Before You Fire any ‘Warning’ Shots, Target your Personnel Policies Instead
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Dr. Bob Baker – Case Study #101
Dr. Baker’s concerns: “Nancy, I love dentistry but I am not a business person and I really don’t understand what makes a practice successful monetarily. I want all my patients to be happy and like me.”
Dr. Baker wasn’t saying anything different than the majority of dentists that McKenzie works with. This is just one reason why it is so important for any dentist to have a business-thinking coordinator in the front office. SOMEONE must understand that concept of “making money” and in many cases, it is not the dentist!
Dr. Baker’s practice facts:
Dr. Baker’s team members were frustrated with his generosity. On one hand he was always complaining about not making enough money and how he wasn’t busy, etc. Then, they would observe him “giving away” dentistry, even when the patient was informed of the cost and had made financial arrangements to pay for the procedure(s).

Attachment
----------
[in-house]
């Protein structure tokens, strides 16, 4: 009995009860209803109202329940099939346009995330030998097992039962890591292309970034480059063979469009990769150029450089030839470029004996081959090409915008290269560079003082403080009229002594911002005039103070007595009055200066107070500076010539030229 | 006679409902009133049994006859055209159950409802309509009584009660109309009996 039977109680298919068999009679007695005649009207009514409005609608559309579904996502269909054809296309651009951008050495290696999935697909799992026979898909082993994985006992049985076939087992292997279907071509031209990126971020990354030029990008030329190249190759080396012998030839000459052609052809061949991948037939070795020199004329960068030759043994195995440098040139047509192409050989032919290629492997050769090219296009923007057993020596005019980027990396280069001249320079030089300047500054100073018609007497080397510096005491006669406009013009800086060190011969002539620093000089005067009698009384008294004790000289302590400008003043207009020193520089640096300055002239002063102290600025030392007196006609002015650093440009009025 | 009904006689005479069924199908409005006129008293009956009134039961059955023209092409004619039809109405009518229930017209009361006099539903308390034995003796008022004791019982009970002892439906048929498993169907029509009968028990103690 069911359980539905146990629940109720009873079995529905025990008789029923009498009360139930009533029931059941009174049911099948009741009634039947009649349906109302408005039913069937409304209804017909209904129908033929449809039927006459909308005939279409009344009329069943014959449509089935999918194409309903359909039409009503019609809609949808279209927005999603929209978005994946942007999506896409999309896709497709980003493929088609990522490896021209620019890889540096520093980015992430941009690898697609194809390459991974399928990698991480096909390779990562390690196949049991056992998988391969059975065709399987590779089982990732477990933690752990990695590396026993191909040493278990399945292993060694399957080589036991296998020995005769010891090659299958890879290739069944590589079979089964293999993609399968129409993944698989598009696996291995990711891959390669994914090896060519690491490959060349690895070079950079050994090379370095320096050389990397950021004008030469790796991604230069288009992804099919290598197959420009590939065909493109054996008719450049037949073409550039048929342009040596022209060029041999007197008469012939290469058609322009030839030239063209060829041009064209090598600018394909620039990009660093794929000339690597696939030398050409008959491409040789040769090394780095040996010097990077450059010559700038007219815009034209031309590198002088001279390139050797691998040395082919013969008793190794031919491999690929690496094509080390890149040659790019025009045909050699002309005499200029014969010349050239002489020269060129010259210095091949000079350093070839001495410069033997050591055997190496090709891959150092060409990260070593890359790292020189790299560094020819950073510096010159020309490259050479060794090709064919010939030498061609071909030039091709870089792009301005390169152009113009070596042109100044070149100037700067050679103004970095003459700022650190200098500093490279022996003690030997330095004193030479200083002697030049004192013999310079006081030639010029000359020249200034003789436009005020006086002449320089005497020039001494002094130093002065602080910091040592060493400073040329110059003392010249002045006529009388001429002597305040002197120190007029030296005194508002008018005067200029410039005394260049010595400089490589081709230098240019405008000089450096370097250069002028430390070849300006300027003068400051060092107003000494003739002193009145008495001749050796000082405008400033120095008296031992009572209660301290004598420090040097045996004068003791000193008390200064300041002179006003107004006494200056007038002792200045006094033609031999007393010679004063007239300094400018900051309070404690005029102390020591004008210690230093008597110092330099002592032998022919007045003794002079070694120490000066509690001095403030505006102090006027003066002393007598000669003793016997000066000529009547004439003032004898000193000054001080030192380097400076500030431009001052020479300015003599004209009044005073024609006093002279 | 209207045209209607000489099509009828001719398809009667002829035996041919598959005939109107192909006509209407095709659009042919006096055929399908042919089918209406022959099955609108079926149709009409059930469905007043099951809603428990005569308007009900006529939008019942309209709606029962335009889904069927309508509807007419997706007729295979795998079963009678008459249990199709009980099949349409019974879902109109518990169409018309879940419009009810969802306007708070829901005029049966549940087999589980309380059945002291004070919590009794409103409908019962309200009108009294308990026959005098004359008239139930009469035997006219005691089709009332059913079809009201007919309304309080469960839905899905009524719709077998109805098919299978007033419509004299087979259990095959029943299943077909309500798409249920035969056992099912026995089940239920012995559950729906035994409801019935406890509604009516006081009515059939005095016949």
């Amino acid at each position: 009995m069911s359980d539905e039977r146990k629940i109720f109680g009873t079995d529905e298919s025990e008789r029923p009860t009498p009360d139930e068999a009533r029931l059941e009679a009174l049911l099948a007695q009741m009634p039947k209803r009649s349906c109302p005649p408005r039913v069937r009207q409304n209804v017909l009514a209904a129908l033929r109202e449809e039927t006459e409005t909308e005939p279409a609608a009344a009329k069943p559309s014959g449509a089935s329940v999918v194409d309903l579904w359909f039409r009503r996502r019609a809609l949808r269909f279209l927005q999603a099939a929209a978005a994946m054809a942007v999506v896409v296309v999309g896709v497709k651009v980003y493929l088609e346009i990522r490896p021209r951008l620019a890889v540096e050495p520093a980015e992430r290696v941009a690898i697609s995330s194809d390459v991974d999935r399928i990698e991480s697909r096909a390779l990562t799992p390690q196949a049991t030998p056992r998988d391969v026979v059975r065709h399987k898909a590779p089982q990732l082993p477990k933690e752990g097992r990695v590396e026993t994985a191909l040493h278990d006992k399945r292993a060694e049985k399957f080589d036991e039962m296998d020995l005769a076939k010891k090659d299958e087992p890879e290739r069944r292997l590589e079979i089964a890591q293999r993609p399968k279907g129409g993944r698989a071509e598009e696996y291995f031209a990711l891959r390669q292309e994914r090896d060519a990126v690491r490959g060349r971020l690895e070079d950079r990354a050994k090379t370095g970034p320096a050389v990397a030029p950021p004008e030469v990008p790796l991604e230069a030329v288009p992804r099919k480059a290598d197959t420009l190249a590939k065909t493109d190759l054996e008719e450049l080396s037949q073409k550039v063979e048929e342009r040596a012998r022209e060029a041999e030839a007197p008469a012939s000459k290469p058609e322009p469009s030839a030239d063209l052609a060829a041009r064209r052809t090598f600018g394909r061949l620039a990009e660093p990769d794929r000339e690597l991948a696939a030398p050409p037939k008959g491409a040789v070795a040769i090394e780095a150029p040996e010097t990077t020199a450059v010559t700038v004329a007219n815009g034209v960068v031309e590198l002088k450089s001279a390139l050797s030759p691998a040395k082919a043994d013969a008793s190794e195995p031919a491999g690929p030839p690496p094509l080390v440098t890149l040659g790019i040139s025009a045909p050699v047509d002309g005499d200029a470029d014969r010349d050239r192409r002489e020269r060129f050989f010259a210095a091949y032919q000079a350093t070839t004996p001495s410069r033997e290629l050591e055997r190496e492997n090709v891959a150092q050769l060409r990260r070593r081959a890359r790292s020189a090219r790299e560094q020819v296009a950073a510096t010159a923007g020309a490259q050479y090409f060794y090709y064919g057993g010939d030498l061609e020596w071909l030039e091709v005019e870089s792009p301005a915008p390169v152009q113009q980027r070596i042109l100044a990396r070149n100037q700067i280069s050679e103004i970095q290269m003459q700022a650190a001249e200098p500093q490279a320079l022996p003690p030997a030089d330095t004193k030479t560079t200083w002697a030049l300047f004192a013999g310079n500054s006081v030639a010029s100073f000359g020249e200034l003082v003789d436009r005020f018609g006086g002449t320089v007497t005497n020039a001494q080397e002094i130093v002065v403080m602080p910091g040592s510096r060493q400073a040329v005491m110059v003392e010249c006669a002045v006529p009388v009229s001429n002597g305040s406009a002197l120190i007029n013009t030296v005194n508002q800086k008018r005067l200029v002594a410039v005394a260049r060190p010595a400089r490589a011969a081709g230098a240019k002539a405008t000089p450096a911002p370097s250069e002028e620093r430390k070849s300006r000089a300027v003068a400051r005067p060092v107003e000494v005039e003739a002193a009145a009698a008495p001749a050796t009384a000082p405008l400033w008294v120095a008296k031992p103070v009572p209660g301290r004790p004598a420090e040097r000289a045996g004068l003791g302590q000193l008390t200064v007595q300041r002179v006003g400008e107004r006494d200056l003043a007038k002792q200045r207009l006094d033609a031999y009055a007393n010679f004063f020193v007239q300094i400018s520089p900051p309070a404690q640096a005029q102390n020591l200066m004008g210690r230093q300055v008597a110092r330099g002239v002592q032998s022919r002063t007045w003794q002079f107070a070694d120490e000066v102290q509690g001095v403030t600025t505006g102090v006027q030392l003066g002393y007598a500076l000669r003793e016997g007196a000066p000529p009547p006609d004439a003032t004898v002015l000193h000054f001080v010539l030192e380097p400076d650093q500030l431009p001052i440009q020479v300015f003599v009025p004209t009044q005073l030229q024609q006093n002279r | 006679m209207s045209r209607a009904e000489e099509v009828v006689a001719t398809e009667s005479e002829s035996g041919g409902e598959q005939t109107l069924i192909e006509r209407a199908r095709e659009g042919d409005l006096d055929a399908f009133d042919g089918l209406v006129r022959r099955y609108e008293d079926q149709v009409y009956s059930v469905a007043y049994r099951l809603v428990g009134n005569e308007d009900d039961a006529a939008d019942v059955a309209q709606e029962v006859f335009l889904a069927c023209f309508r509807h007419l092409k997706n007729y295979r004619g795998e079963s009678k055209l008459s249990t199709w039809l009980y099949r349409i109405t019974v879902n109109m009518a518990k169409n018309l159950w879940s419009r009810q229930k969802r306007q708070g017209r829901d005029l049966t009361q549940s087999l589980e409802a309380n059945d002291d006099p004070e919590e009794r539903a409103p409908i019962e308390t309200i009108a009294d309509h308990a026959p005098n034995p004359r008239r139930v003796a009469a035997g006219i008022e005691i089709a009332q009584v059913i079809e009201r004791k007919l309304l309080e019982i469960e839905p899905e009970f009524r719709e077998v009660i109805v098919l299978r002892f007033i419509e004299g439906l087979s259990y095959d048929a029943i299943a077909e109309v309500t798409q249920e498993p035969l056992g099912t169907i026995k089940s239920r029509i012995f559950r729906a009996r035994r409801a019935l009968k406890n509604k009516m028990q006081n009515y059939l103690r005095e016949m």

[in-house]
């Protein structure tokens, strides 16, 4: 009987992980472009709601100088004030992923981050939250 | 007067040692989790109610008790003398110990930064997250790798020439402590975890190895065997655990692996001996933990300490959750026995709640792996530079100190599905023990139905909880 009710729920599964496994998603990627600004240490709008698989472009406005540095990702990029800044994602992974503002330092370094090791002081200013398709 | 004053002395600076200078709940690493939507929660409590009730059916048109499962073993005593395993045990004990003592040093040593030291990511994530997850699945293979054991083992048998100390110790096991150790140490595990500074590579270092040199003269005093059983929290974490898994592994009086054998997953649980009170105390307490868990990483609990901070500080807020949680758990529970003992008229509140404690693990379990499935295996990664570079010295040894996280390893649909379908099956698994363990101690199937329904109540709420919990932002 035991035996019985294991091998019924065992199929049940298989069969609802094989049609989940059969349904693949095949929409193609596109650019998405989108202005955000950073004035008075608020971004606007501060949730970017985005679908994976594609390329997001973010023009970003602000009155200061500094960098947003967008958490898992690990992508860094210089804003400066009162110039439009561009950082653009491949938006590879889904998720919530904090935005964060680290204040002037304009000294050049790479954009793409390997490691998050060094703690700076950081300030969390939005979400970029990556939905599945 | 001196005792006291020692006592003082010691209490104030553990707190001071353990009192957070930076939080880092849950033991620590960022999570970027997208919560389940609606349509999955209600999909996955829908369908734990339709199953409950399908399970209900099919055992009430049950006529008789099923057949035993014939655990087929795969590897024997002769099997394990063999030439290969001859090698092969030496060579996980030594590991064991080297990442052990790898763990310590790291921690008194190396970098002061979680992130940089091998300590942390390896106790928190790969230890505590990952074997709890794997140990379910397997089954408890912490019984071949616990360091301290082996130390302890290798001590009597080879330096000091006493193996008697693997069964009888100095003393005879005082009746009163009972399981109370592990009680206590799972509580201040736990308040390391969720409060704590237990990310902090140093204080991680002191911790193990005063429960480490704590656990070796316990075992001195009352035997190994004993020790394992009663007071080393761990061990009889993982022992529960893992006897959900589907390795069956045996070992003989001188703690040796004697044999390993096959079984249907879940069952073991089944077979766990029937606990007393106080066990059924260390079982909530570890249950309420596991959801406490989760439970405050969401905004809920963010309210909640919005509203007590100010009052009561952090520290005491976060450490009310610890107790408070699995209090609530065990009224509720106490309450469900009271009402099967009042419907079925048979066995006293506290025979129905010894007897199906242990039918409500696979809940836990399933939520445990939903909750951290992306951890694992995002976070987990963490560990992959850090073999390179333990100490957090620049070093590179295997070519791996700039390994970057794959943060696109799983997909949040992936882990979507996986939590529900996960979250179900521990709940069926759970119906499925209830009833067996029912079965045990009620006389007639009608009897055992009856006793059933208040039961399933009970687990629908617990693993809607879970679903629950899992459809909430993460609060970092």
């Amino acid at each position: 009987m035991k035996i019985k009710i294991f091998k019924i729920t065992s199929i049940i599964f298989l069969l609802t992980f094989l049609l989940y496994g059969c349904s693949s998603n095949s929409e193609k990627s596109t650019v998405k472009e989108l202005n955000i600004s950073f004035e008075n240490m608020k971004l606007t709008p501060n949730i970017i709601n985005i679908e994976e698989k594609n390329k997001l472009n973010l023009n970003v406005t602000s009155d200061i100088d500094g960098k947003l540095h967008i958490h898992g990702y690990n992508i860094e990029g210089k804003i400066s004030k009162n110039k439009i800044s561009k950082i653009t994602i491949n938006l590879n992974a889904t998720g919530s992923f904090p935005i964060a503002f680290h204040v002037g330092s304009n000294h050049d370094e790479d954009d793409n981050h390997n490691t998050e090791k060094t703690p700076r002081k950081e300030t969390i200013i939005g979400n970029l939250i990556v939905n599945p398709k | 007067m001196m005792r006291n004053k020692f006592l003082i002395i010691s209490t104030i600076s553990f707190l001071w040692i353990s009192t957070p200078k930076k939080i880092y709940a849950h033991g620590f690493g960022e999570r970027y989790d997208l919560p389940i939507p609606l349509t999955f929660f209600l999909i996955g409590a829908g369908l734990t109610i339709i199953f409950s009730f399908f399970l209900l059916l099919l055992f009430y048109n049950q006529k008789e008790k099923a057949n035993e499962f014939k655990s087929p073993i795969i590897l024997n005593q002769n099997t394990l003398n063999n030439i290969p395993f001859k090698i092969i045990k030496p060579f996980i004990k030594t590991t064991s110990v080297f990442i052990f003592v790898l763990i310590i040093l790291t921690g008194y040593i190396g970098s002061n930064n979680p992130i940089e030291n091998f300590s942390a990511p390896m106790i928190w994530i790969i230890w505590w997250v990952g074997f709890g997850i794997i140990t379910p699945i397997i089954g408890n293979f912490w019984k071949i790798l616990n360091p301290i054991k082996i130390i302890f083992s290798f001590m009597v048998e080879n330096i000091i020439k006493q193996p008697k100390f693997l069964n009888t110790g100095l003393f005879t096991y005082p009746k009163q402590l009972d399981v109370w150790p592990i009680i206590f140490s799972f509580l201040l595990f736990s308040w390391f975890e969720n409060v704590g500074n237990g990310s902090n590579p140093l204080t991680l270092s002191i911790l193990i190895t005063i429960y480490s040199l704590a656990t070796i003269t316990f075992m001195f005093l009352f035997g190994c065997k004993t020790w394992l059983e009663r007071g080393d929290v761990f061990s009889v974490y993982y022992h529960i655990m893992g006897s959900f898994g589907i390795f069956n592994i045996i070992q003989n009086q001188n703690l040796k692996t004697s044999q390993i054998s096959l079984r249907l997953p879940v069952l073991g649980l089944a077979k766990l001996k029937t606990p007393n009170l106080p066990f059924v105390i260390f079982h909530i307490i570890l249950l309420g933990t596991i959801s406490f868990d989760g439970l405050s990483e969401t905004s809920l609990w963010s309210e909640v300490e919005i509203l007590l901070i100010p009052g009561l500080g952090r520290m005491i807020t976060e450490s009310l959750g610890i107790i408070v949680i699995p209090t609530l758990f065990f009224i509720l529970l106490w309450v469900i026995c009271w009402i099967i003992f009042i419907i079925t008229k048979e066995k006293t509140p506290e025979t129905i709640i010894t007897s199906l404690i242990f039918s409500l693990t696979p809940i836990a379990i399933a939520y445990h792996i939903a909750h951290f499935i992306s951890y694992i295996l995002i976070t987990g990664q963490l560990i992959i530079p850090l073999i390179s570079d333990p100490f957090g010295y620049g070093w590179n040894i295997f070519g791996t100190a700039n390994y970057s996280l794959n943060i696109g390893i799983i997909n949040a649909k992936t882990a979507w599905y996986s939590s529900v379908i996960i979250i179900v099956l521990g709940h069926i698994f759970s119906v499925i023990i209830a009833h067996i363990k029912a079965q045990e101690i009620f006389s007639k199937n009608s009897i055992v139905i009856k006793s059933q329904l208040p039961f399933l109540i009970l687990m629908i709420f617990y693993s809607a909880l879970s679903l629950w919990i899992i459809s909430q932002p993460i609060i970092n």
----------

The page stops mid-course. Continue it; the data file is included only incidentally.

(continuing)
The team wanted Dr. Baker to be successful. He was a very likeable dentist and was easy to work for…but not easy to work with. His team was putting forth the effort to encourage their patients to accept recommended treatment and he was talking the patient out of the very treatment that he had recommended six months ago. They were very discouraged because they knew that the practice could be very productive, as they had wonderful patients that trusted them and were willing to have their work done.
During my 4 days in the office, over $3,000 worth of dentistry was either “given away” or negated after it was sold to the patient. This is $12,000/month and $144,000/year! This is enough to decrease his overhead to 55% and give his team members a well-deserved bonus or salary increase.
Doctors…it is very costly to be Dr. Nice Guy and it gets you nowhere except a non-productive practice where patients don’t know the difference and unhappy employees. Patients respect you for telling them what their dental problems are and how you can help them. It is NOT your fault that they have the needs that they have but it IS your fault if you don’t address their needs and make your best recommendation to solve them. Be Dr. Great Dentist instead!